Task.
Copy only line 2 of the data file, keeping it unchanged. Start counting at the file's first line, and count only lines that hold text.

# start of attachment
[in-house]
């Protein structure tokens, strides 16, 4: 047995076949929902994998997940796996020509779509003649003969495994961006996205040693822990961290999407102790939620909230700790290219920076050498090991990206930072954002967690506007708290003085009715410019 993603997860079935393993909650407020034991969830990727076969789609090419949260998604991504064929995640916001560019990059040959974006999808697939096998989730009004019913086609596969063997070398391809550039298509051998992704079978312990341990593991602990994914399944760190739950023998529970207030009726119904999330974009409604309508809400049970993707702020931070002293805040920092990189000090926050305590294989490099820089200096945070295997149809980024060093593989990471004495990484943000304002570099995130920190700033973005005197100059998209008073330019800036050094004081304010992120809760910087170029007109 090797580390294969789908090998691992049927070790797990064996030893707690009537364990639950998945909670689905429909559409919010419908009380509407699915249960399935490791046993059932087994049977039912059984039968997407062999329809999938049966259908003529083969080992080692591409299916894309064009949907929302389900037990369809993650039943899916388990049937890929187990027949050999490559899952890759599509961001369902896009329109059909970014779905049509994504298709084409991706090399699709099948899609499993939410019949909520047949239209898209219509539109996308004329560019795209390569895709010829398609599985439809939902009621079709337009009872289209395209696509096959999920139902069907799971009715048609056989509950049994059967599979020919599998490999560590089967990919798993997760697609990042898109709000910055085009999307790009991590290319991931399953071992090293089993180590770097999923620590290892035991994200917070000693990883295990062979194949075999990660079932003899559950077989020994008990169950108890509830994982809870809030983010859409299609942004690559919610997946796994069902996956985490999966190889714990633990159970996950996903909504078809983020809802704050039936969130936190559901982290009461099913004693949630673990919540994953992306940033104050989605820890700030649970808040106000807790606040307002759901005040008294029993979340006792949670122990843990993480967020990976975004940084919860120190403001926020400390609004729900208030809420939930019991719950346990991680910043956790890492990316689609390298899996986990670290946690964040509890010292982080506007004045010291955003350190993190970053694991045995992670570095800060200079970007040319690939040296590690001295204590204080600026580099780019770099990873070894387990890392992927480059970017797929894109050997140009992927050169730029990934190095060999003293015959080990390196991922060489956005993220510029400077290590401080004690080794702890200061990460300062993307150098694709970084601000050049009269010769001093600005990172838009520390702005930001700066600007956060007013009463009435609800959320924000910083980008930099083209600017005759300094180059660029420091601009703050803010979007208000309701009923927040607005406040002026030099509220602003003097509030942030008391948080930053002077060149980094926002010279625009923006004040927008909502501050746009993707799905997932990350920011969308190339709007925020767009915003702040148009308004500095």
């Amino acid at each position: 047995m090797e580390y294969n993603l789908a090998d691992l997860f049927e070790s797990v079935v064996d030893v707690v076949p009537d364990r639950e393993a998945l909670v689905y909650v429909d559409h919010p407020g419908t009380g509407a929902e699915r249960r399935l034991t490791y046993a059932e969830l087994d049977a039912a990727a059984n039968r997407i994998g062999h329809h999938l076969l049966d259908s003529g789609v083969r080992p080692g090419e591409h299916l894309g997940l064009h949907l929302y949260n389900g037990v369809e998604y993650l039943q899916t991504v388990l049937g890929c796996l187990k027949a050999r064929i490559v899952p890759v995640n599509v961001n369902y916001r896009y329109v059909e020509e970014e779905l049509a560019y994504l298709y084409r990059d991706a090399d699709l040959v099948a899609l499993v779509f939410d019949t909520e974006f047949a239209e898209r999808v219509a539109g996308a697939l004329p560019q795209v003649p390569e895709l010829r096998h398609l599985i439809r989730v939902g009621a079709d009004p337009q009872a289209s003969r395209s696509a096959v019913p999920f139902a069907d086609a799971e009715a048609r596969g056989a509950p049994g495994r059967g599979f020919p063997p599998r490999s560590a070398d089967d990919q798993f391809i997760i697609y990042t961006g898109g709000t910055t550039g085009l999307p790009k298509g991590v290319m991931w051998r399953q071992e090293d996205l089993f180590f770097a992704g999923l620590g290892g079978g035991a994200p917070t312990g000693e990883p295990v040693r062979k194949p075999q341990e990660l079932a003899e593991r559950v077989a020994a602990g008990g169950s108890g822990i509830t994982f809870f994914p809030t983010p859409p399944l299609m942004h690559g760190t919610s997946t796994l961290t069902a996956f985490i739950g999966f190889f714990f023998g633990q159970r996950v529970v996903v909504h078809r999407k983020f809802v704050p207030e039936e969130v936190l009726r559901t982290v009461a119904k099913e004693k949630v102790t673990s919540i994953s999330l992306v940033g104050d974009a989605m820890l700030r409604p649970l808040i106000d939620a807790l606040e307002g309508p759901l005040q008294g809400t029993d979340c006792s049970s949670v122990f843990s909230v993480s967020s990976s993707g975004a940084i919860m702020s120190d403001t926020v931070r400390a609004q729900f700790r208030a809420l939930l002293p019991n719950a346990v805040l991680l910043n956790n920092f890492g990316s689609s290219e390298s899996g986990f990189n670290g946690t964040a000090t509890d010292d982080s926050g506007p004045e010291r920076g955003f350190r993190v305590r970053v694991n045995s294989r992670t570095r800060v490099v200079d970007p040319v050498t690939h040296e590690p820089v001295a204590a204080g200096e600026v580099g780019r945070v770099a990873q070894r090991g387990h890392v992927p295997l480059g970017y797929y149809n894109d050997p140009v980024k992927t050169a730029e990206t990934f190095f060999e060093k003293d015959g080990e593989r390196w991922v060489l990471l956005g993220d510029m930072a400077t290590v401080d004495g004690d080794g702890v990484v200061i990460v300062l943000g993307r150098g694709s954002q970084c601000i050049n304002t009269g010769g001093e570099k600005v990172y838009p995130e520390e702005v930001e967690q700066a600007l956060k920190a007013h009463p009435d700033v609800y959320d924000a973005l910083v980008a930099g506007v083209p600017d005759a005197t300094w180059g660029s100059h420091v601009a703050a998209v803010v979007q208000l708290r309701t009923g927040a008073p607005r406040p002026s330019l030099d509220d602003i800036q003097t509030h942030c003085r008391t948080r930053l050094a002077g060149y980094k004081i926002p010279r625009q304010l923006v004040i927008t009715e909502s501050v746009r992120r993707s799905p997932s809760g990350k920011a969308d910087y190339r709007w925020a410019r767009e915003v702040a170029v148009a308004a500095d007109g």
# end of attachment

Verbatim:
């Protein structure tokens, strides 16, 4: 047995076949929902994998997940796996020509779509003649003969495994961006996205040693822990961290999407102790939620909230700790290219920076050498090991990206930072954002967690506007708290003085009715410019 993603997860079935393993909650407020034991969830990727076969789609090419949260998604991504064929995640916001560019990059040959974006999808697939096998989730009004019913086609596969063997070398391809550039298509051998992704079978312990341990593991602990994914399944760190739950023998529970207030009726119904999330974009409604309508809400049970993707702020931070002293805040920092990189000090926050305590294989490099820089200096945070295997149809980024060093593989990471004495990484943000304002570099995130920190700033973005005197100059998209008073330019800036050094004081304010992120809760910087170029007109 090797580390294969789908090998691992049927070790797990064996030893707690009537364990639950998945909670689905429909559409919010419908009380509407699915249960399935490791046993059932087994049977039912059984039968997407062999329809999938049966259908003529083969080992080692591409299916894309064009949907929302389900037990369809993650039943899916388990049937890929187990027949050999490559899952890759599509961001369902896009329109059909970014779905049509994504298709084409991706090399699709099948899609499993939410019949909520047949239209898209219509539109996308004329560019795209390569895709010829398609599985439809939902009621079709337009009872289209395209696509096959999920139902069907799971009715048609056989509950049994059967599979020919599998490999560590089967990919798993997760697609990042898109709000910055085009999307790009991590290319991931399953071992090293089993180590770097999923620590290892035991994200917070000693990883295990062979194949075999990660079932003899559950077989020994008990169950108890509830994982809870809030983010859409299609942004690559919610997946796994069902996956985490999966190889714990633990159970996950996903909504078809983020809802704050039936969130936190559901982290009461099913004693949630673990919540994953992306940033104050989605820890700030649970808040106000807790606040307002759901005040008294029993979340006792949670122990843990993480967020990976975004940084919860120190403001926020400390609004729900208030809420939930019991719950346990991680910043956790890492990316689609390298899996986990670290946690964040509890010292982080506007004045010291955003350190993190970053694991045995992670570095800060200079970007040319690939040296590690001295204590204080600026580099780019770099990873070894387990890392992927480059970017797929894109050997140009992927050169730029990934190095060999003293015959080990390196991922060489956005993220510029400077290590401080004690080794702890200061990460300062993307150098694709970084601000050049009269010769001093600005990172838009520390702005930001700066600007956060007013009463009435609800959320924000910083980008930099083209600017005759300094180059660029420091601009703050803010979007208000309701009923927040607005406040002026030099509220602003003097509030942030008391948080930053002077060149980094926002010279625009923006004040927008909502501050746009993707799905997932990350920011969308190339709007925020767009915003702040148009308004500095």